It would not surprise me to know that a truly committed urban cyclist does not even own a car. He or she even goes so far as to move their belongings using cargo bikes and friends willing to share in the activity. This is not a bad thing but it means that an awful lot of people whose dollars are currently contributing to cycling advocacy need to get the memo which alerts them to their “backsliding” ways.
Cycling is not my religion. I don’t plan to submit to the tyranny of a hardcore few who think of themselves as purists of a sort that not even a professional cyclist could recognize. Even in Europe where there are hundreds of thousands of daily bicycle commuters do you find this sort of slavish conformity required to be thought worthy of inclusion in the community of true cyclists.
Quite the contrary is true. Folks over there, ride dressed in all sorts of gear and even do so on Dutch-style bikes. Those heavy but durable behemoths which are probably too slow for a good urban cyclist who needs to be able to sprint through red lights while avoiding collisions with unsuspecting motorists.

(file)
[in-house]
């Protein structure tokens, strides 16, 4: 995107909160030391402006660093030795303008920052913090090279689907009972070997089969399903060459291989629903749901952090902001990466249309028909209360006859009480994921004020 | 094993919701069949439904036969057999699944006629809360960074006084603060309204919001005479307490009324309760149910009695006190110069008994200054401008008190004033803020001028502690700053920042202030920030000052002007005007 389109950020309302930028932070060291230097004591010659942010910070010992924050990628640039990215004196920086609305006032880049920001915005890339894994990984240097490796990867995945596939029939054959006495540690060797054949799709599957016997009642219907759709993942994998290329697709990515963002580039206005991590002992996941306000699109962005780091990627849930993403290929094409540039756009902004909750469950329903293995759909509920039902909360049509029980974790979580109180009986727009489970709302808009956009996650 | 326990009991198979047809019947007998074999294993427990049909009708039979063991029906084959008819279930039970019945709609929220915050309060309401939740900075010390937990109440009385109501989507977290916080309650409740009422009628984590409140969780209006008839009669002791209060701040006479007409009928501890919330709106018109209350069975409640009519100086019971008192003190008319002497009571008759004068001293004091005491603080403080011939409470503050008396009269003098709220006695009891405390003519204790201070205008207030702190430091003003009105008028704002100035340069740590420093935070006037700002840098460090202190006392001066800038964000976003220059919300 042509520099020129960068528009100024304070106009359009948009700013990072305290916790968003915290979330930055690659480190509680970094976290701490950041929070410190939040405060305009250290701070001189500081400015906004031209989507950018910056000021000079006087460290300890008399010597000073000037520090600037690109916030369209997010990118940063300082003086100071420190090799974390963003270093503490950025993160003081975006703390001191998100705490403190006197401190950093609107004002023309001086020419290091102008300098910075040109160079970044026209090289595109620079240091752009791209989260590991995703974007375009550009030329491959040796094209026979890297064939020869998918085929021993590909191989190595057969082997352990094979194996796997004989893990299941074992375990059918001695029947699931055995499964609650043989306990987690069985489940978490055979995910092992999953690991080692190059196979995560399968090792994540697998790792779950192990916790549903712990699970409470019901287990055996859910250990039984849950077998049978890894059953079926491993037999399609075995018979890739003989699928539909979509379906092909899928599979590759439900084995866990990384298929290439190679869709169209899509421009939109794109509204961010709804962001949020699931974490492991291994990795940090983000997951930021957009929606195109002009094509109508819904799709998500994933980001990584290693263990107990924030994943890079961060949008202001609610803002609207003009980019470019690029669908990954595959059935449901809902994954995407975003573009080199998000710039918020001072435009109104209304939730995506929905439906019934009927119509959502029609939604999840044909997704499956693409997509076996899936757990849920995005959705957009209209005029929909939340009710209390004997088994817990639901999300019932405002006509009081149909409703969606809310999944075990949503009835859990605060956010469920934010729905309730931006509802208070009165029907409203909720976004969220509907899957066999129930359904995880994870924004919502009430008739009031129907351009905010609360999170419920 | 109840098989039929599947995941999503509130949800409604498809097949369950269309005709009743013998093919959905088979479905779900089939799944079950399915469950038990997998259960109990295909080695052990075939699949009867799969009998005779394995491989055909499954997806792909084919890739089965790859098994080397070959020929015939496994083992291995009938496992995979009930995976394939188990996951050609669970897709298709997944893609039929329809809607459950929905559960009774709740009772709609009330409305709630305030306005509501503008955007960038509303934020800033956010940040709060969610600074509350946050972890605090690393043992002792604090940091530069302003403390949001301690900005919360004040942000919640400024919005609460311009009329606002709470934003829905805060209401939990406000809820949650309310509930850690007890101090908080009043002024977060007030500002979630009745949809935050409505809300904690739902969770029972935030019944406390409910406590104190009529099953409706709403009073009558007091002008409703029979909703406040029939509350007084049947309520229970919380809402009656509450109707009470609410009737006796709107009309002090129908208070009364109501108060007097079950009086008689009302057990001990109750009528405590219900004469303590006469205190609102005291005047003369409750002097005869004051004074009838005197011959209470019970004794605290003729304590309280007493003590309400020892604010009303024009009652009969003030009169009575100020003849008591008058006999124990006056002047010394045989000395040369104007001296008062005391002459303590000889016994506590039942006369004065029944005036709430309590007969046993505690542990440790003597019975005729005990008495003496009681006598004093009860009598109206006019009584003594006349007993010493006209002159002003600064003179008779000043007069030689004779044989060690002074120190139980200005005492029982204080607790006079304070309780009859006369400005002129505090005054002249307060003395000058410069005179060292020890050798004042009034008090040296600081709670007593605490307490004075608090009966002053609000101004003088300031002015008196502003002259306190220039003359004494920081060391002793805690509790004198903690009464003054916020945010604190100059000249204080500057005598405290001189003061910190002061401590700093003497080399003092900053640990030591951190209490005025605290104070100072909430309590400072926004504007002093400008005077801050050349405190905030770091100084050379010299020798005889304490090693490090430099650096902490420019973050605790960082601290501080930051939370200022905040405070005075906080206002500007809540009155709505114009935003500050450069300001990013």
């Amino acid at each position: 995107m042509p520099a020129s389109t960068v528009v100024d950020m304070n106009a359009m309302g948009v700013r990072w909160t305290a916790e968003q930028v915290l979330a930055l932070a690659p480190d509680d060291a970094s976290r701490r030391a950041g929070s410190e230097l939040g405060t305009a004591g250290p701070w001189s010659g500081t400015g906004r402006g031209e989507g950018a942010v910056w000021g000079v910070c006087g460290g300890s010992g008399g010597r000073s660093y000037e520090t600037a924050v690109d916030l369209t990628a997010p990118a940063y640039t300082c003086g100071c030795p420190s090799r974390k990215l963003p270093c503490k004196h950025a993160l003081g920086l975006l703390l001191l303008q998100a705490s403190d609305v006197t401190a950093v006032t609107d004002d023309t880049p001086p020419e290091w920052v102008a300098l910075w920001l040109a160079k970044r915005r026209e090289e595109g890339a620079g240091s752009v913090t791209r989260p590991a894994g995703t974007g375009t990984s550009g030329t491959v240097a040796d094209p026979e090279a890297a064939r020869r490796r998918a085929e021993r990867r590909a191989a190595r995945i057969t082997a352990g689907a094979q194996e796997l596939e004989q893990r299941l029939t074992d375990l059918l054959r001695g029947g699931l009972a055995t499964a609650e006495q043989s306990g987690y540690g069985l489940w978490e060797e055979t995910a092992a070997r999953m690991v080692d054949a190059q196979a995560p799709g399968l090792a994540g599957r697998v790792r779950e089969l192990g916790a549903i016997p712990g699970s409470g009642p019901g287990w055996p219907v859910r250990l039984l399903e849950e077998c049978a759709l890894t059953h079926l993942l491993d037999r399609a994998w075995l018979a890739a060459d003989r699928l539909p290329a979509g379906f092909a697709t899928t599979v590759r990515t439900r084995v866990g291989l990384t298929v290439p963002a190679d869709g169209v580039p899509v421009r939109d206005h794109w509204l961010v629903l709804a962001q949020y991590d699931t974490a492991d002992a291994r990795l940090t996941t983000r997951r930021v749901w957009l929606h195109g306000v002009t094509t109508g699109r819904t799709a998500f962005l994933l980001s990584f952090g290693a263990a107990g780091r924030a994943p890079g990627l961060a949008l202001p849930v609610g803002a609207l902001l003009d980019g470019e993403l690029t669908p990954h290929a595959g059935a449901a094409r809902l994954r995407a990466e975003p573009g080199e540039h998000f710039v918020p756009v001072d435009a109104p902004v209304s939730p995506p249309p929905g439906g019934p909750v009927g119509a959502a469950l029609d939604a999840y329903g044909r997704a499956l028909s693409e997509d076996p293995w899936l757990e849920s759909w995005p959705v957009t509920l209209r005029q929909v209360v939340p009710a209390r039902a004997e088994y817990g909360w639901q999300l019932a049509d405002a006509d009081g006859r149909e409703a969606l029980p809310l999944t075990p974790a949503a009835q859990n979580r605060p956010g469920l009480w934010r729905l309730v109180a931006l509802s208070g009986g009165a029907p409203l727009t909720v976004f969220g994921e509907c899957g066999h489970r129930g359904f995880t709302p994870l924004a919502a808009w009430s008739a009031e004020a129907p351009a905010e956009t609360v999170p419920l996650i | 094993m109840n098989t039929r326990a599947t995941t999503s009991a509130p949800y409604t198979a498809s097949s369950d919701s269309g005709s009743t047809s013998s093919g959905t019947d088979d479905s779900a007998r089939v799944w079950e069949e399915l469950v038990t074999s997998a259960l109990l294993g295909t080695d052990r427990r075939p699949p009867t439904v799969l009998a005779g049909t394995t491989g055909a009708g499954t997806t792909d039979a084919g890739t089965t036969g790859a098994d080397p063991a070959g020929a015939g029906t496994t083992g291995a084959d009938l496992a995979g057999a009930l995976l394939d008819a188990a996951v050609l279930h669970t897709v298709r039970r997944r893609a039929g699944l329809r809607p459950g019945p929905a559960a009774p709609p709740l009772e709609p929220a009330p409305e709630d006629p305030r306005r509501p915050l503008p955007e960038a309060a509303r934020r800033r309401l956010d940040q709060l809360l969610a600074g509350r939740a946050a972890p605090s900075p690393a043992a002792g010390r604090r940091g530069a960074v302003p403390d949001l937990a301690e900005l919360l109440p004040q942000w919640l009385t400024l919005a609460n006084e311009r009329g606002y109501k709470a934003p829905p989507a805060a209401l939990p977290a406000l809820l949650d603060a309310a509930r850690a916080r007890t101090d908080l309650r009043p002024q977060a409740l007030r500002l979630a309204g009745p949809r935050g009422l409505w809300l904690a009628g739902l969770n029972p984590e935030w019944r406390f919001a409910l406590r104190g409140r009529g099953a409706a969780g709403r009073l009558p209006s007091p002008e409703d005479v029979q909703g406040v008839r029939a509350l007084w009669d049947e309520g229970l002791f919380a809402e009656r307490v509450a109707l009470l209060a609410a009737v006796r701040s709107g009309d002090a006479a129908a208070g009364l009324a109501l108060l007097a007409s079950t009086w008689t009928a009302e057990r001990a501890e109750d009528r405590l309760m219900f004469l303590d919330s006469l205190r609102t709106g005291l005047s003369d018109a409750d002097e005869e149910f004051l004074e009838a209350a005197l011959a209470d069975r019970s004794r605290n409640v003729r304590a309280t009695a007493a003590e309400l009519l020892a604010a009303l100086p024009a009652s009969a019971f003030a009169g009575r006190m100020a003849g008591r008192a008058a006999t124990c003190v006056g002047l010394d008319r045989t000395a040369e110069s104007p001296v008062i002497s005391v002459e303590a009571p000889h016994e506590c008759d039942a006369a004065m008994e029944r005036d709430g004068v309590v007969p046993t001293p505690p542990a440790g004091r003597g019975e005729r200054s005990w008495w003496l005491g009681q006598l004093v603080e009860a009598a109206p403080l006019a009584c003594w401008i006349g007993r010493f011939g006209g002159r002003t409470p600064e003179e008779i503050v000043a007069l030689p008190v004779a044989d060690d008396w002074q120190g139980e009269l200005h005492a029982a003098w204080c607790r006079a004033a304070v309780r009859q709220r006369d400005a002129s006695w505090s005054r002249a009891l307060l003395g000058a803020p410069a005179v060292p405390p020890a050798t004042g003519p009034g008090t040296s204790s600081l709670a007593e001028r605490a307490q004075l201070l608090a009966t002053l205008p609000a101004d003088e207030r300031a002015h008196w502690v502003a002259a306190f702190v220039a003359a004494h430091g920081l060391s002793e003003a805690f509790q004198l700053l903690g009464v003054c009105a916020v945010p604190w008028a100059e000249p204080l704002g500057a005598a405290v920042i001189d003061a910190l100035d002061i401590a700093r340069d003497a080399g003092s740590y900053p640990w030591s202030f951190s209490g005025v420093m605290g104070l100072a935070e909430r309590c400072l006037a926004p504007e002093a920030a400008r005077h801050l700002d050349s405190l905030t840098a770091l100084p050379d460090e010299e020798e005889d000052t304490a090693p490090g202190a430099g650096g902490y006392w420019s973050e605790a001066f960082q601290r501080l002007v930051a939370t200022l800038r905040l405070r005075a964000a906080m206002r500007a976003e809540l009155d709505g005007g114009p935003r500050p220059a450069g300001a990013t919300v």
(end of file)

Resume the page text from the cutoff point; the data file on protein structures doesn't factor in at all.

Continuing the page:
I have said more than once on the ChainLink forum that the “Lord of the Flies” mentality that seems to have gripped the hardcore members is both dangerous and offensive. I doubt whether the hardcore communists of the former Russia or even China were any more smothering in their rigidity. It is well past time for us to throw off the shackles of conformity and undergo some soul-searching. If we are going to get any cooperation from motorists in regards to sharing the road we need to be worthy of that trust.
I consider cycling a privilege. In fact I consider being a motorist or pedestrian one as well. I cannot decide to ignore laws just because I find them inconvenient. If I disagree with a law then my democratic right is to seek redress in the court system or the legislature. If I lose the battle in either arena my membership in a democrary requires that I bide my time and continue to overturn or enact legislation that I deem important.
Being in a democracy requires an adult perspective. It means that even though the motorist next to me at the intersection is behaving badly I cannot lapse into a scofflaw attitude as well. That way leads to anarchy and madness.